In the half-century between 1831 and 1881 three massive obelisks left Egypt for new lands. Prior to these journeys, the last large obelisk moved was the Vatican obelisk in 1586 – one of the great engineering achievements of the Renaissance. Roman emperors moved more than a dozen, but left no records of how they did it. The nineteenth-century engineers entrusted with transporting the obelisks across oceans had to invent new methods, and they were far from certain that they would work. As the three obelisks, bound for Paris, London and New York, sailed towards their new homes, the world held its breath. Newspapers reported the obelisks' daily progress, complete with dramatic illustrations of the heroic deeds of the engineers and crews struggling under nearly impossible conditions. When the obelisks finally arrived safely in their new homes, bands played Cleopatra's Needle Waltz and silver obelisk pencils dangled from fashionable ladies' necks.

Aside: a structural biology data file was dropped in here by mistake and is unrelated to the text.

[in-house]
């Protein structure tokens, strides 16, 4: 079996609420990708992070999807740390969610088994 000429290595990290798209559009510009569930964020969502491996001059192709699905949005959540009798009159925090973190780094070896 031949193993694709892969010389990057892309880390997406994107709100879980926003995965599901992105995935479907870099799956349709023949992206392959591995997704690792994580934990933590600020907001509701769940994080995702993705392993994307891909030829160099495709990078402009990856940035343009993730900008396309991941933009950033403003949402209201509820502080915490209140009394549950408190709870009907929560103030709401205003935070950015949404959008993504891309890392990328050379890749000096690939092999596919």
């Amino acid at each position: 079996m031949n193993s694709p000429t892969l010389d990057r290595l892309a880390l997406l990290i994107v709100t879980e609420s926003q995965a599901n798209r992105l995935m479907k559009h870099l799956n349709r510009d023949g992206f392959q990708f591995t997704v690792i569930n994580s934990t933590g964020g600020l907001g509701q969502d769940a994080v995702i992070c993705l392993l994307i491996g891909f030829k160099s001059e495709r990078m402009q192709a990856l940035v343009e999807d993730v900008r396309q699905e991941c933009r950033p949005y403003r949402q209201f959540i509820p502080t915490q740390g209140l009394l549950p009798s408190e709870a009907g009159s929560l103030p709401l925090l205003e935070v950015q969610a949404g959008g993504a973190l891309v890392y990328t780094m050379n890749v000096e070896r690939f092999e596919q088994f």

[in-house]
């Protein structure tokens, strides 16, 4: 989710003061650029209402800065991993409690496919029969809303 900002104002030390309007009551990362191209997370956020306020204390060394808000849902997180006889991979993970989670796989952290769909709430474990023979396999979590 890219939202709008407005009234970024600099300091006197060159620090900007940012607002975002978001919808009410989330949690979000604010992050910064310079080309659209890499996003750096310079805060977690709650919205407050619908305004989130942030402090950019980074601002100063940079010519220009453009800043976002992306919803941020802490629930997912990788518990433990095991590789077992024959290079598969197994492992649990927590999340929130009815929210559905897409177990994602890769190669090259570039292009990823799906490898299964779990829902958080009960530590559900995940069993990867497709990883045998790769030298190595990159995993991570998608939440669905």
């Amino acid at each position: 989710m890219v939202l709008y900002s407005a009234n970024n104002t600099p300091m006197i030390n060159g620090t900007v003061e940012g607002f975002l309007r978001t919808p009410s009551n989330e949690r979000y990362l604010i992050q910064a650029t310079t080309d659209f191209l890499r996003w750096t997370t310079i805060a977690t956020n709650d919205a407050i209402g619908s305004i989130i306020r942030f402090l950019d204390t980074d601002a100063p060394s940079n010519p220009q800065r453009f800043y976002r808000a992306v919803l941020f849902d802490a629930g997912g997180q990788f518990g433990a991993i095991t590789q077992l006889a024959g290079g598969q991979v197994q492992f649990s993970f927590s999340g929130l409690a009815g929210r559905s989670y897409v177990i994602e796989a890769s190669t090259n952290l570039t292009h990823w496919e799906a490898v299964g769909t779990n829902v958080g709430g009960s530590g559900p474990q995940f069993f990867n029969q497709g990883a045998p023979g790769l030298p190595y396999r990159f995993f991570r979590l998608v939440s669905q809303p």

This turbulent era, caught up in obelisk mania, is recreated by Bob Brier in all its glory. Amid astounding tales of engineering dexterity and naval endurance, the individuals involved in transporting the obelisks and receiving them in their future homes are brought to life through their letters and diaries, newspaper articles and illustrations. Written by a renowned Egyptologist and author, this compelling book will fascinate all those interested in Egypt, its iconic monuments and the history of great endeavour.